Software

19 posts
Observable Plot, a JavaScript library for more straightforward visualization of tabular data

If you’re into the notebook workflow, Observable Plot is a JavaScript library built for you: We created Plot to better support exploratory data analysis in reactive, JavaScript notebooks like Observable. We continue to support D3 for bespoke explanatory visualization and recommend Vega-Lite for imperative, polyglot environments such as Jupyter. Plot lets you see your ideas quickly, supports interaction with minimal fuss, is flexible with respect to data, and can be...

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Send postcards of plots made in R

How many times have you made a plot in R and thought, “I wish I could send this as a postcard to my best friend.” Probably a million times, right? Wish no more. The ggirl package (that’s gg-in real life for short) by Jacqueline Nolis lets you send a plot over the internets to a postcard API, which sends a physical card to an address you specify. Tags: ggirl, ggplot2,...

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Turn images into LEGO builds in R

The brickr package in R by Ryan Timpe takes an image, converts it to a mosaic, and then provides a piece list and instructions for the build. While not officially affiliated with the LEGO group, Timpe is a data scientist for LEGO, so it’s probably as close as you’re going to get to real deal. Timpe made a package a couple of years back, but when I went to use...

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Book Review: Visualizing with Text by Richard Barth

The creative process is sometimes described in terms of diverge-converge cycles. The diverge step involves experimentation and rewards suspending disbelief, while excesses are curbed and concepts refined during the converge step. Richard Brath's just-released book Visualizing with Text is an important resource that expands our appreciation for the place of text in visual displays. Books on data visualization fall into recognizable types, of which two popular ones are the style...

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Why you should expunge the defaults from Excel or (insert your favorite graphing program)

Yesterday, I posted the following chart in the post about Cornell's Covid-19 case rate after re-opening for in-person instruction. This is an edited version of the chart used in Peter Frazier's presentation. The original chart carries with it the burden of Excel defaults. What did I change and why? I switched away from the default color scheme, which ignores the relationships between the two lines. In particular, the key comparison...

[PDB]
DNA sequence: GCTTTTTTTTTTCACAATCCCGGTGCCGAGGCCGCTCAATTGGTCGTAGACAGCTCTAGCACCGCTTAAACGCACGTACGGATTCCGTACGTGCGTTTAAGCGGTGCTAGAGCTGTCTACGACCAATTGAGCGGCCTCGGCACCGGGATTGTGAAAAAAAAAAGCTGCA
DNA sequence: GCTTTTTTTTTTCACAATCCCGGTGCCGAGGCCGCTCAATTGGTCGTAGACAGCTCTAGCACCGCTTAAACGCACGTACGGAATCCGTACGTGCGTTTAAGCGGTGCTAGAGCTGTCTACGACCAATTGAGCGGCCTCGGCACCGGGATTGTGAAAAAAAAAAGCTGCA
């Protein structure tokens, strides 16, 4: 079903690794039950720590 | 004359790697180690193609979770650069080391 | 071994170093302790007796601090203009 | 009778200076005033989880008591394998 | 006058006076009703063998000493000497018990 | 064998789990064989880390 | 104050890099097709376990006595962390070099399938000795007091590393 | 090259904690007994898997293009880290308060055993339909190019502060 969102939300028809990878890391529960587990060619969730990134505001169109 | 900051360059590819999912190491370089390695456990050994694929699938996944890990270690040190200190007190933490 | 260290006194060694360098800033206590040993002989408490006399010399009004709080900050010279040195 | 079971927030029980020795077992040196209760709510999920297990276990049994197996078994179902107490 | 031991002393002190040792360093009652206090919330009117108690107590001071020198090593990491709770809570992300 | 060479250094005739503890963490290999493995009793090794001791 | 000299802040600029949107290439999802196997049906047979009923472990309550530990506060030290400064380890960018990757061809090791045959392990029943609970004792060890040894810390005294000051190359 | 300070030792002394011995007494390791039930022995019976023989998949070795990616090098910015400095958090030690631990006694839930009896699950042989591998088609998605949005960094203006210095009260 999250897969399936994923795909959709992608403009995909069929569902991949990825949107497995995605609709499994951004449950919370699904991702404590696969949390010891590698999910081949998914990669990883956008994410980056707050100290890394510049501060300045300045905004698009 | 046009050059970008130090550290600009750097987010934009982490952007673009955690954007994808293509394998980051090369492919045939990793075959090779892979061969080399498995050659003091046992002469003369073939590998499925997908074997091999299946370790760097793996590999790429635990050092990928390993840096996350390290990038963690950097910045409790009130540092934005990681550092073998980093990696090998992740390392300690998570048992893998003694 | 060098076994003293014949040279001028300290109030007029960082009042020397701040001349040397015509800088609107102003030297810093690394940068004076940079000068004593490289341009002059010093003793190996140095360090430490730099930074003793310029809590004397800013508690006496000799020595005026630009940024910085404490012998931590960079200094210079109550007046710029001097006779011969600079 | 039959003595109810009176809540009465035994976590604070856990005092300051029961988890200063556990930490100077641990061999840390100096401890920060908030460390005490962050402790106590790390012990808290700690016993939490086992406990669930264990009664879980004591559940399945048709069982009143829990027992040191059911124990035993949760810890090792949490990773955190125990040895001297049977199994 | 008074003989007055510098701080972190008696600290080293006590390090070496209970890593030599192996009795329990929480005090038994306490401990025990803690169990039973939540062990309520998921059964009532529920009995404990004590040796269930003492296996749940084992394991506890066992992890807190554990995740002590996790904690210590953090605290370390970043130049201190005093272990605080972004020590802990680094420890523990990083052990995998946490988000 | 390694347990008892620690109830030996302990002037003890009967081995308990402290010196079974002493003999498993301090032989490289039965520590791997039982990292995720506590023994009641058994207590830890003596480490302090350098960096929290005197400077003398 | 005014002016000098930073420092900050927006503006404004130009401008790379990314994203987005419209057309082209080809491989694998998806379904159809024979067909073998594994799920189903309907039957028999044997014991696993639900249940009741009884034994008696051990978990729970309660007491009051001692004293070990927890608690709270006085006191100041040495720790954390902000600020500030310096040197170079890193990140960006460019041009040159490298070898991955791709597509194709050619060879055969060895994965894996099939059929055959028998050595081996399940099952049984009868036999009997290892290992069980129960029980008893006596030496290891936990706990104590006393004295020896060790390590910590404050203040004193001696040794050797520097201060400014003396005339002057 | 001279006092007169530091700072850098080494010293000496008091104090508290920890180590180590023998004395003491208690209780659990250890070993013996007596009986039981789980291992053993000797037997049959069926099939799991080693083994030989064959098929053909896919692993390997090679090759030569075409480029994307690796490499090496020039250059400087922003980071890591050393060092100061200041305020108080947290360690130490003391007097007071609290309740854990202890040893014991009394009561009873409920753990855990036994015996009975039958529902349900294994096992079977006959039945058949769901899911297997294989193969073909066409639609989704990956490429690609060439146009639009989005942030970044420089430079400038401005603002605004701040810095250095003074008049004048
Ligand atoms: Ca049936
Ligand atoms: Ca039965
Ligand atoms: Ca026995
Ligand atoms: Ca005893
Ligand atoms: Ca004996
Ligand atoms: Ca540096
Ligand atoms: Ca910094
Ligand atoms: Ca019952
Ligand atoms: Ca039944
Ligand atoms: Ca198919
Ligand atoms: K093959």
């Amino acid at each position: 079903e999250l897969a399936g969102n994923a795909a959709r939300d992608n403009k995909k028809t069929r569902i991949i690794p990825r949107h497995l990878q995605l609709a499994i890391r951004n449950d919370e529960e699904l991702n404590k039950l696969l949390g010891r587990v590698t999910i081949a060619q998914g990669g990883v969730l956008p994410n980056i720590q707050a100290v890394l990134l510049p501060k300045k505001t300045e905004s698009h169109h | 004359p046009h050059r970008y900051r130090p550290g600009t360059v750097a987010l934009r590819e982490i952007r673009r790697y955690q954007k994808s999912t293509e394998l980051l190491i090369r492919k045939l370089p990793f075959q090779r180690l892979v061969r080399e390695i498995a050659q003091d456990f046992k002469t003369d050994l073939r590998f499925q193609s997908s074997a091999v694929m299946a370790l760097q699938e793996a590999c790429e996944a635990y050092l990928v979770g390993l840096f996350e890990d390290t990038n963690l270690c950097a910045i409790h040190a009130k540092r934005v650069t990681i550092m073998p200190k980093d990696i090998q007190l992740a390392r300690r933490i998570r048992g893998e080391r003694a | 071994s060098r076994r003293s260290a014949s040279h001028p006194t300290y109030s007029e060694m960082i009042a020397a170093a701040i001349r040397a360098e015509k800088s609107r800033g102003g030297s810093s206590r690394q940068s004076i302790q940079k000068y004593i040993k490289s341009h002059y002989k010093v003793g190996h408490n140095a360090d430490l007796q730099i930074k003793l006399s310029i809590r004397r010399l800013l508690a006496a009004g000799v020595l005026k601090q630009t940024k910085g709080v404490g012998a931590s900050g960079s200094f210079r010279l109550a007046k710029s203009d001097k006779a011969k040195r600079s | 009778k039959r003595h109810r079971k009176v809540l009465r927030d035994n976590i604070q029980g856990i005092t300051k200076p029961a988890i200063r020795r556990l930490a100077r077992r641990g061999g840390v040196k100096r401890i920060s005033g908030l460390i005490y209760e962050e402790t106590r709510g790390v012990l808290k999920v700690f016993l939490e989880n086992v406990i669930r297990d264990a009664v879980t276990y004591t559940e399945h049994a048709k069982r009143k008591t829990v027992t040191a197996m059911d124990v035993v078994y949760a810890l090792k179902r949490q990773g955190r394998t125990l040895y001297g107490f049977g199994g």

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Arquero, a JavaScript library to query and transform datasets

An often painful yet necessary step in visualization is to get your data in the right format. Arquero, from the University of Washington Interactive Data Lab, aims to make this part of the process easier: Arquero is a JavaScript library for query processing and transformation of array-backed data tables. Following the relational algebra and inspired by the design of dplyr, Arquero provides a fluent API for manipulating column-oriented data frames....

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Two.js for two-dimensional drawing and animation in modern web browsers

“Two.js is deeply inspired by flat motion graphics. As a result, two.js aims to make the creation and animation of flat shapes easier and more concise.” It also renders in webgl, canvas2d, and svg, with not much change in your code. Two.js is definitely going on my list of things to try. Tags: animation, JavaScript

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Extract data from a plot in a flat image file

Maybe you’ve seen a chart and wished you could look at the data yourself. Maybe you want to see it from a different angle. But the underlying dataset is nowhere to be found. The WebPlotDigitizer by Ankit Rohatgi lets you load an image and it will attempt to pull out the dataset. Amazing. I can’t believe this has been around since 2010, and I’m just now hearing about it. [via...

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“Take On Me” by a-ha recreated in Excel

Dylan Tallchief recreated “Take On Me” by a-ha in Excel. It’s not the tools. It’s how you use them. Something something blah blah. It’s in Excel! Tags: a-ha, Excel, songs

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The why axis

A few weeks ago, I replied to a tweet by someone who was angered by the amount of bad graphics about coronavirus. I take a glass-half-full viewpoint: it's actually heart-warming for  dataviz designers to realize that their graphics are being read! When someone critiques your work, it is proof that they cared enough to look at it. Worse is when you publish something, and no one reacts to it. That...

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